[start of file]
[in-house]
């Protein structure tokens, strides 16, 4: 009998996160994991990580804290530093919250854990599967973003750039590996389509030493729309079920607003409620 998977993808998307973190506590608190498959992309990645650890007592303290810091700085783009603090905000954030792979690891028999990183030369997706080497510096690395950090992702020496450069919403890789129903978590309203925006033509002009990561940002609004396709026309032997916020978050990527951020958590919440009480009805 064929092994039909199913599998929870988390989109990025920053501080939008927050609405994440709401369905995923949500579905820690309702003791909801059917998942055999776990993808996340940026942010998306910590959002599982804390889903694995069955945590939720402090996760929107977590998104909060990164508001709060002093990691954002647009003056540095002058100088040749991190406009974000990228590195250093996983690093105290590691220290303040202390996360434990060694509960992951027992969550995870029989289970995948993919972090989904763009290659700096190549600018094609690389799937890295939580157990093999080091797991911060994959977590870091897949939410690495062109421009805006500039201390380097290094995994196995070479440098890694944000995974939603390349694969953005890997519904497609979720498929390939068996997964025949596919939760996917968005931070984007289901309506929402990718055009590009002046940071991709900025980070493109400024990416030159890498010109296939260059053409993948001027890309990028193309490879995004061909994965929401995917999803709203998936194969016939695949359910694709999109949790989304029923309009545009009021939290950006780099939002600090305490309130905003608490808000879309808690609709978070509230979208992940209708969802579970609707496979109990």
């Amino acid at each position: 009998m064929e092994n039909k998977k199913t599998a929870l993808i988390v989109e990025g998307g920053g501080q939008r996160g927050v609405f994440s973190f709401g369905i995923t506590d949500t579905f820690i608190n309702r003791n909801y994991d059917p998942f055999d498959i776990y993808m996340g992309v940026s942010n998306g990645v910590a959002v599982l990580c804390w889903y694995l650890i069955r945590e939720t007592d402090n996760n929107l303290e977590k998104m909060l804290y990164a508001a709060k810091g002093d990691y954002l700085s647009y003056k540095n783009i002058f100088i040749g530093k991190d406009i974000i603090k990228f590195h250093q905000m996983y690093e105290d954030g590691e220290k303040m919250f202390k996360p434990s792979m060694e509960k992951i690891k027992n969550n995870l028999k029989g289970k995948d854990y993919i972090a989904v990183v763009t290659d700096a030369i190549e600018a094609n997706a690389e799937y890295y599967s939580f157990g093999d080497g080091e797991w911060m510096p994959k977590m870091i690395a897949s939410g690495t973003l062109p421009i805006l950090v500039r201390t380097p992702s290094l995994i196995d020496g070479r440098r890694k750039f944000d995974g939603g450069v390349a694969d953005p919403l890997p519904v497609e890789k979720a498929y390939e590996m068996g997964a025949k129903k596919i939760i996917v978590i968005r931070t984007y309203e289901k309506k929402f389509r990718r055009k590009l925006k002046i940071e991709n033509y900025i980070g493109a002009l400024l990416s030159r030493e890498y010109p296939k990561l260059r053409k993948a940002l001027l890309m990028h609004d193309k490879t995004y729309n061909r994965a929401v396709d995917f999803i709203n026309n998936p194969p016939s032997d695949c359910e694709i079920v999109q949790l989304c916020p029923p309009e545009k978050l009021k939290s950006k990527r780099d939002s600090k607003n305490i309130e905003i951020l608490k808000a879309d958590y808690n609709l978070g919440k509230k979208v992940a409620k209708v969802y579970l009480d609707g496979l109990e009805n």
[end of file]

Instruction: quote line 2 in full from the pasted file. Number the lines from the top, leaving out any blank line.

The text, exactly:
């Protein structure tokens, strides 16, 4: 009998996160994991990580804290530093919250854990599967973003750039590996389509030493729309079920607003409620 998977993808998307973190506590608190498959992309990645650890007592303290810091700085783009603090905000954030792979690891028999990183030369997706080497510096690395950090992702020496450069919403890789129903978590309203925006033509002009990561940002609004396709026309032997916020978050990527951020958590919440009480009805 064929092994039909199913599998929870988390989109990025920053501080939008927050609405994440709401369905995923949500579905820690309702003791909801059917998942055999776990993808996340940026942010998306910590959002599982804390889903694995069955945590939720402090996760929107977590998104909060990164508001709060002093990691954002647009003056540095002058100088040749991190406009974000990228590195250093996983690093105290590691220290303040202390996360434990060694509960992951027992969550995870029989289970995948993919972090989904763009290659700096190549600018094609690389799937890295939580157990093999080091797991911060994959977590870091897949939410690495062109421009805006500039201390380097290094995994196995070479440098890694944000995974939603390349694969953005890997519904497609979720498929390939068996997964025949596919939760996917968005931070984007289901309506929402990718055009590009002046940071991709900025980070493109400024990416030159890498010109296939260059053409993948001027890309990028193309490879995004061909994965929401995917999803709203998936194969016939695949359910694709999109949790989304029923309009545009009021939290950006780099939002600090305490309130905003608490808000879309808690609709978070509230979208992940209708969802579970609707496979109990």